US Special Forces train in counter-ISIS exercises at al-Tanf garrison in Syria near the borders of Iraq and Jordan. Photo: Staff Sgt. Jacob Connor | US 5th SFG (Airborne)
As an anti-ISIS coalition member, Baghdad cannot unilaterally build diplomatic ties with Kurdish and Arab groups controlling security in parts of northern Syria.
Hishim al-Hashimi, an advisor to Iraqi Speaker of Parliament Salim al-Jabouri, told Rudaw English there are a number of intelligence agendas on the border, and that the fate of the border area is in the hands of United States and Russia. “It is a very complicated matter,” he said.
No present force — not the US-led coalition, Iran, Russia or Syria — can take any decision unilaterally, Hashimi explained.
Speaking on the sidelines of the IDIRIS Dialogues on Iraq’s Economy in Transition, held in Sulaimani on Sunday, the analyst said Iraq is part of the international coalition formed to defeat ISIS, and therefore cannot broker relations on its own with the Syrian government of Bashar al-Assad.
“Their relations should be organized in the framework of the international coalition. Iraq is a member of the international coalition led by the United States,” said Hashimi.
Through supporting Iraqi Security Forces, including Kurdish Peshmerga, and Syrian Democratic Forces (SDF), a mixed umbrella group of mostly Kurdish YPG fighters, the US-led coalition has effectively cleared ISIS from east of the Euphrates in Syria through most of central and northern Iraq, and the Kurdistan Region..
“The bordering areas from Safouk to Rukban are … under the control of the United States and its allies. Iraq cannot improve its relations with Syria or do otherwise,” he added.
The United States has tried coordinate with Iraq's Shiite-dominated government and military, while maintaining partnerships with the Kurdish YPG in Syria, and the Kurdistan Region's Peshmerga in northern Iraq, with the overall all goal of "defeating ISIS."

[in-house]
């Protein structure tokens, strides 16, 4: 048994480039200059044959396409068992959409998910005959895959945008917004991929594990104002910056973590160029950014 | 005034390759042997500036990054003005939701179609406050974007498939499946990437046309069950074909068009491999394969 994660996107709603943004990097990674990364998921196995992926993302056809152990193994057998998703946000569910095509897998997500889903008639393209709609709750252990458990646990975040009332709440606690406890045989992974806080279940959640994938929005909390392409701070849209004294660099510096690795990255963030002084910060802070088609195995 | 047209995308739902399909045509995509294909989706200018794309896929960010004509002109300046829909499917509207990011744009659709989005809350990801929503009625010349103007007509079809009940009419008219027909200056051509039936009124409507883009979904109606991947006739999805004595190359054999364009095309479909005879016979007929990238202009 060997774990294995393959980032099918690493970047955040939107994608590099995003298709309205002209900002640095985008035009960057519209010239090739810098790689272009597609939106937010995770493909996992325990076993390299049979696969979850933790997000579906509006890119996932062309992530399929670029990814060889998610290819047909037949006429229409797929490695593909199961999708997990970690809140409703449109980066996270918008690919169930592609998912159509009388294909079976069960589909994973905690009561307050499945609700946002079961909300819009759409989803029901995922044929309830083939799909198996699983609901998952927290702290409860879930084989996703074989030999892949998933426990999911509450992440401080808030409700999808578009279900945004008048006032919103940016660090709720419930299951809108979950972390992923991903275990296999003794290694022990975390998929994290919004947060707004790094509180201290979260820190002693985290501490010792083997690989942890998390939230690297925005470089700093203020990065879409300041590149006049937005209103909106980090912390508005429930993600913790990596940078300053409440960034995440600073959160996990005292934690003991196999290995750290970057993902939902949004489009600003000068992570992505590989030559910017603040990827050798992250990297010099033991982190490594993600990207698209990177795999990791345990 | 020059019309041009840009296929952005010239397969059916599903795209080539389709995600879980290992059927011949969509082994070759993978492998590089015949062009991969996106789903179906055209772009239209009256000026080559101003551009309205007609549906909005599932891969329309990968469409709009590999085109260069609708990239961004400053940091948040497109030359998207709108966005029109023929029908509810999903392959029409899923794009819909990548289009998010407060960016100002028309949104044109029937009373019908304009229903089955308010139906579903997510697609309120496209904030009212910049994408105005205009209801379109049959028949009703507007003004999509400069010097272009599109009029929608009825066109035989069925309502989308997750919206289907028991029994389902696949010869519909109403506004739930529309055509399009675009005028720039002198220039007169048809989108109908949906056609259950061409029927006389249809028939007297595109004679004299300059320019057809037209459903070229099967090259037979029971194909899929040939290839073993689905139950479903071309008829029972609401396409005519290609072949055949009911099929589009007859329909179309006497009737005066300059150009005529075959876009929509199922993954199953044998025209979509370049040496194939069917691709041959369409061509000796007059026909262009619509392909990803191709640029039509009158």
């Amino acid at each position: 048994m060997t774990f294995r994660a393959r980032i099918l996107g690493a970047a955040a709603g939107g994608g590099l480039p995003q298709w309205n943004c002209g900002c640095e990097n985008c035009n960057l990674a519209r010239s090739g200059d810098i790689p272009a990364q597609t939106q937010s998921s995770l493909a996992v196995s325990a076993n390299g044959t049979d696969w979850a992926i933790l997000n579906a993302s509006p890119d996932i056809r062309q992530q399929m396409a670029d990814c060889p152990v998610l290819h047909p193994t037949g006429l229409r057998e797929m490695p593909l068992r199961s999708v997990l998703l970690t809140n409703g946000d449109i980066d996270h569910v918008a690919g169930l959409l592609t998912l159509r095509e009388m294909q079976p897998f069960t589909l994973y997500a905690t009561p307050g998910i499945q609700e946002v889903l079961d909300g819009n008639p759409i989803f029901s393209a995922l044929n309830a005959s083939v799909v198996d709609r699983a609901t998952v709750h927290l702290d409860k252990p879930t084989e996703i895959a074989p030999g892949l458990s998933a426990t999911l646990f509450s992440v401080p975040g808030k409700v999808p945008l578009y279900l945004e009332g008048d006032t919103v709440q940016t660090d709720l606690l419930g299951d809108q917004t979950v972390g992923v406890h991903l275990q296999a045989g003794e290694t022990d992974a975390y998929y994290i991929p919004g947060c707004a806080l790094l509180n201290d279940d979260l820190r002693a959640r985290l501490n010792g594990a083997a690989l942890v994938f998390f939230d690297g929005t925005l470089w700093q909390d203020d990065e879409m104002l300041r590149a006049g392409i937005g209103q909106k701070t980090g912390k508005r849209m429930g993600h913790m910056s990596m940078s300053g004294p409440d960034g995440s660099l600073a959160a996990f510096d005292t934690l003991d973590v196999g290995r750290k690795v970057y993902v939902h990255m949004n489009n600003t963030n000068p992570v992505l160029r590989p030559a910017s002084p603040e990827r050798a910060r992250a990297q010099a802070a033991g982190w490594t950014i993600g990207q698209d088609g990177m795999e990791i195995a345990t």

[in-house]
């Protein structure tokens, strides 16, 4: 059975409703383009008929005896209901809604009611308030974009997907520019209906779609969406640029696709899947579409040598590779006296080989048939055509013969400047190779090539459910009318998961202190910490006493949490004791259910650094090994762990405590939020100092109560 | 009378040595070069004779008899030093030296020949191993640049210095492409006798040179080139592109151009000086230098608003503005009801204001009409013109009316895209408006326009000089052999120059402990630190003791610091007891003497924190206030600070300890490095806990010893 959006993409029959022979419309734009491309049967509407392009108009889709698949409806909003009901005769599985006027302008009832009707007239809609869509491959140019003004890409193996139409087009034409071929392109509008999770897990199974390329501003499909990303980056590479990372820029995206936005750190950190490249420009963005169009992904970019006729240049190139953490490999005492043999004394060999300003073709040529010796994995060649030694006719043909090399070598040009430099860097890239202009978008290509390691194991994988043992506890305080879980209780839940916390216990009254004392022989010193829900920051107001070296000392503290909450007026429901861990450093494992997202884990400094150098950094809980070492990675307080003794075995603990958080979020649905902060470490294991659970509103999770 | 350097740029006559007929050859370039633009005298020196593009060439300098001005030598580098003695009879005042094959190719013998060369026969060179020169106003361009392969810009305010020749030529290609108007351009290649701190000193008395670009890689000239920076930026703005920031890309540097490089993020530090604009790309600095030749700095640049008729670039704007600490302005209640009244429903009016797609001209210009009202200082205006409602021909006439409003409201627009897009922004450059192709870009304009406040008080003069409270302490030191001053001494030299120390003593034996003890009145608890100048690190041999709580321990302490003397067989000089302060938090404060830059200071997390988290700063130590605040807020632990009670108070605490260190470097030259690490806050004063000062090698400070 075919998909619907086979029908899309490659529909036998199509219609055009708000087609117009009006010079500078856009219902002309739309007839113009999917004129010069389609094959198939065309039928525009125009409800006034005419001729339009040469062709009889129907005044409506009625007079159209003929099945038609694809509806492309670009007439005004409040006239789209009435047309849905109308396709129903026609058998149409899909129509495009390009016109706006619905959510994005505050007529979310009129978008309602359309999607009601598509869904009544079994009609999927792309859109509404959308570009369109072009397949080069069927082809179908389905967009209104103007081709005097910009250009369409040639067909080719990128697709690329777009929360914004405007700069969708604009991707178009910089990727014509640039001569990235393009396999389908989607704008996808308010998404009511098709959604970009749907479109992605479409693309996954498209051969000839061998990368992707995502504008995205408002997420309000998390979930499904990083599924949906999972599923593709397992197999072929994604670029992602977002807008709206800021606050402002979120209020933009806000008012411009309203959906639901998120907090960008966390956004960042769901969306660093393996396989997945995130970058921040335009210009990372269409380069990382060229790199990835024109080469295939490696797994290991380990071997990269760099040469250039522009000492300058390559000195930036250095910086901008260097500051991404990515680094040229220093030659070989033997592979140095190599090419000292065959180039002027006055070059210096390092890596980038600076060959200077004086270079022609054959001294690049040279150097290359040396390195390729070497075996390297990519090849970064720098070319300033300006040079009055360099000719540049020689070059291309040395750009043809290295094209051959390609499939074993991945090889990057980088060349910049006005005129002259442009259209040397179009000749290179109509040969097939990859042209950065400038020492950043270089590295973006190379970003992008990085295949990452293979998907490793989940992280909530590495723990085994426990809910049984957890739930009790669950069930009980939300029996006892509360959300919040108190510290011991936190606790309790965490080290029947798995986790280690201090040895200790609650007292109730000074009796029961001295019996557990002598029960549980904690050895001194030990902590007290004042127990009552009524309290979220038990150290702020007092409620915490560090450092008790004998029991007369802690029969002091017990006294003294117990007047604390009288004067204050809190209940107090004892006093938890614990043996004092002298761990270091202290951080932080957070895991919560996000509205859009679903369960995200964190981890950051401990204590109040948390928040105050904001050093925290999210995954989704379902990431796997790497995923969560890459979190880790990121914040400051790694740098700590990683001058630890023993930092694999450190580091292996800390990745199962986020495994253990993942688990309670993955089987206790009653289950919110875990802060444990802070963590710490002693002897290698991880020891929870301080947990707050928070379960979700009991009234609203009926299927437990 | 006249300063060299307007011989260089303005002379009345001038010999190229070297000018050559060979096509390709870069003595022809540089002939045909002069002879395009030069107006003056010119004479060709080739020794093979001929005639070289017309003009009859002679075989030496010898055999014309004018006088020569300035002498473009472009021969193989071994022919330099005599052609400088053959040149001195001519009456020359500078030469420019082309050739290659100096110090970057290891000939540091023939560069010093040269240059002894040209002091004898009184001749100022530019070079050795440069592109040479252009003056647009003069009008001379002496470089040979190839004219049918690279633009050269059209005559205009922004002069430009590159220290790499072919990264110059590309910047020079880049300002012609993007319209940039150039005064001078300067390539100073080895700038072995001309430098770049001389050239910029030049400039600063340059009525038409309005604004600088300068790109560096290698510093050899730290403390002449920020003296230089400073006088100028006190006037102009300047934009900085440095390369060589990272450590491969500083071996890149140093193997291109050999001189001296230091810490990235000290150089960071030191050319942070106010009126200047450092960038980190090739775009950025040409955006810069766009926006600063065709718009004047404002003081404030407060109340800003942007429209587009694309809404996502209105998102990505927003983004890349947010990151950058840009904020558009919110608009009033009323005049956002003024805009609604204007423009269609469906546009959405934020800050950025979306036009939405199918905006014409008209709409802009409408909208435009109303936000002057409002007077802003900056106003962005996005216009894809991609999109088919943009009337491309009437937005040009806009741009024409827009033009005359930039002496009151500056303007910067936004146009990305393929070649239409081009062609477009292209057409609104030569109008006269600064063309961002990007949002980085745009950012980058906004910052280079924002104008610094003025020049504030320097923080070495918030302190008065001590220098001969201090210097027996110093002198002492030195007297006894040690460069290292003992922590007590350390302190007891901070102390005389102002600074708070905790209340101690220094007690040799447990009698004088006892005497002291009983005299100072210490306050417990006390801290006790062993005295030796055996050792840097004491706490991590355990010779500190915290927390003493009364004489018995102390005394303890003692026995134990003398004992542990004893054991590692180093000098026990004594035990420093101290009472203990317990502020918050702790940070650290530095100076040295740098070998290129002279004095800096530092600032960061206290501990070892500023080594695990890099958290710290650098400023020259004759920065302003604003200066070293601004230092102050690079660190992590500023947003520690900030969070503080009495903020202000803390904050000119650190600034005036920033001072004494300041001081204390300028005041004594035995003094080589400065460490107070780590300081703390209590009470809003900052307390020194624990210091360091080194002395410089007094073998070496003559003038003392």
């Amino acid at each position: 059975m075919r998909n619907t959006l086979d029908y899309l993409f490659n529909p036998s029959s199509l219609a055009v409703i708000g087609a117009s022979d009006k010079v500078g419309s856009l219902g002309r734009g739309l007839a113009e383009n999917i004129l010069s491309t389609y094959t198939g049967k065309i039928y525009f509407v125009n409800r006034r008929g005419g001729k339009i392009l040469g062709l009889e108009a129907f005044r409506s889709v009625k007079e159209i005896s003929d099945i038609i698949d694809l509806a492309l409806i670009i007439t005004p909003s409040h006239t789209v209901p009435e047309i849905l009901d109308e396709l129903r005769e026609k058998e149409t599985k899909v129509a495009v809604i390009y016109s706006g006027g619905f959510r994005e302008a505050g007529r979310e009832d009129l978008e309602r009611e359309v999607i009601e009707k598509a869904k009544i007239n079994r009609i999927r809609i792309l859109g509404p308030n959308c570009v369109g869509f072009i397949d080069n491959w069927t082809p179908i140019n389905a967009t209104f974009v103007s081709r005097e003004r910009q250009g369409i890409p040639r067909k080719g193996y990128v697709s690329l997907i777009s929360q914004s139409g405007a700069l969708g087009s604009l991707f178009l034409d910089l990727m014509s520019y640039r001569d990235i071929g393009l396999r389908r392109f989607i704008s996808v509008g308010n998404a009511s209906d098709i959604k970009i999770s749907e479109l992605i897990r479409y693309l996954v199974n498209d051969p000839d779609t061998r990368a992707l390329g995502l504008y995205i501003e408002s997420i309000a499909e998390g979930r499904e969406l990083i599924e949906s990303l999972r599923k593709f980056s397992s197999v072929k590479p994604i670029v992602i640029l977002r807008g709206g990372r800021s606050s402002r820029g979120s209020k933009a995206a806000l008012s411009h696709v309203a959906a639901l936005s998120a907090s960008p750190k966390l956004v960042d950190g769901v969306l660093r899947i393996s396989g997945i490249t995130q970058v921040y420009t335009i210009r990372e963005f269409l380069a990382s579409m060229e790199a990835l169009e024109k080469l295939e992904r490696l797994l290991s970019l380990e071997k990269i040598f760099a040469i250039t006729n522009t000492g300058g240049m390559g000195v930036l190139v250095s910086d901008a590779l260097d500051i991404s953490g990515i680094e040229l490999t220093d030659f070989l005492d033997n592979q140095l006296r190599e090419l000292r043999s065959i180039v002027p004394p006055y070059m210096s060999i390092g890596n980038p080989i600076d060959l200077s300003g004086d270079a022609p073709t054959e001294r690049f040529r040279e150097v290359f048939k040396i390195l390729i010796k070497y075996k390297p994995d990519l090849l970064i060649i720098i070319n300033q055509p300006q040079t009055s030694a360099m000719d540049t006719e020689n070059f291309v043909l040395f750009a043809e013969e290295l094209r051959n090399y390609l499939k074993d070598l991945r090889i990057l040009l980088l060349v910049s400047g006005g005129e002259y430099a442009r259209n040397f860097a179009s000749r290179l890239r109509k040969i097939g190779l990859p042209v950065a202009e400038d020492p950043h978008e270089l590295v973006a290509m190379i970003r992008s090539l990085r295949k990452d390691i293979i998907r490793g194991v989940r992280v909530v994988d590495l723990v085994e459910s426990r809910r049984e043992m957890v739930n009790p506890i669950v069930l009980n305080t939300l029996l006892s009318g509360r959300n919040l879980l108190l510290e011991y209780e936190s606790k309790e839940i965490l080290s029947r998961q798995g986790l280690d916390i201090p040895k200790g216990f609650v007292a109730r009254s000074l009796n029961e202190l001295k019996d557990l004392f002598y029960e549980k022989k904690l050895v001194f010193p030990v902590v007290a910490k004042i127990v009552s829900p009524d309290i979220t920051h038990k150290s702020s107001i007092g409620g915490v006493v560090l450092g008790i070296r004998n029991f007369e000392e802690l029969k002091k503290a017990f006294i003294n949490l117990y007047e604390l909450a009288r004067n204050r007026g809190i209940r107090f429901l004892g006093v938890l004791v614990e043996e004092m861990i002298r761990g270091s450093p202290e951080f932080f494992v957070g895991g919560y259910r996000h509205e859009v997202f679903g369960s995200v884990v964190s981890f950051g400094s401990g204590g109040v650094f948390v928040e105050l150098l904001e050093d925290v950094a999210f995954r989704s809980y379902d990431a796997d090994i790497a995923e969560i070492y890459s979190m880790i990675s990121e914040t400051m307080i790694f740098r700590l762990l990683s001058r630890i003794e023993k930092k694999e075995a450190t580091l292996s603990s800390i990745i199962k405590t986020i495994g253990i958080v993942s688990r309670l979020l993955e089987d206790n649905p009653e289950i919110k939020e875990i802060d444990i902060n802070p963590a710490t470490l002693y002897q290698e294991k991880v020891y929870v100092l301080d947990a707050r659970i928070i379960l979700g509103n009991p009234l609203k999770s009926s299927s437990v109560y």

Asked about the ongoing role of the United States in Iraq, Hashimi said Baghdad would like US troops to remain in the long term.
“The Iraqi government wants US troops to stay in this area for a long time. It is in the interests of Iraq to demand these troops do not withdraw to this hot timeline,” he said.
Hashimi’s remarks match recent congressional testimony by General Joseph Votel, the US commander for CENTCOM. Votel had explained that the US presence in Syria — without a UN Security Resolution — was militarily necessary because in order to protect Iraq “we had to address ISIS in Syria” and "the Syrian regime is unwilling or unable to address this particular threat.”
The US presence serves three effective purposes: preventing an 'ISIS 2.0', keeping a thumb on Iran expansionism (diplomatic and via proxies), and still having geopolitical leverage in the region where leaders like Erdogan speak openly about a return to Ottoman dominance.
“The presence of these forces will prevent [the creation of a] Shiite crescent,” Hashimi added, referring to an arc of territory across the Middle East region drawn into the Iranian sphere of influence, an eventuality long resisted by Western countries and Israel.
The Iraqi government confirmed in early February that the US military presence in the country will be drawn down following Baghdad’s declaration of victory over ISIS in December. However, some Shiite politicians like Muqtada al-Sadr have called for all US troops to leave, citing Abadi's declaration of the defeat of ISIS in Iraq.
Up to 60 percent of US forces could soon be withdrawn. According to a Pentagon report in November, there were 8,892 US troops in Iraq as of last September. The planned reduction would leave a force of roughly 4,000.
On Sunday, a Peshmerga general stated seven ISIS militants were killed by coalition airstrikes near Makhmour, a disputed or Kurdistani area claimed by both Baghdad and Erbil. Kurdish forces pulled out of the strategic town and base following the October 2017 incursion by Iraqi forces and Iran-backed Hashd al-Shaabi paramilitaries.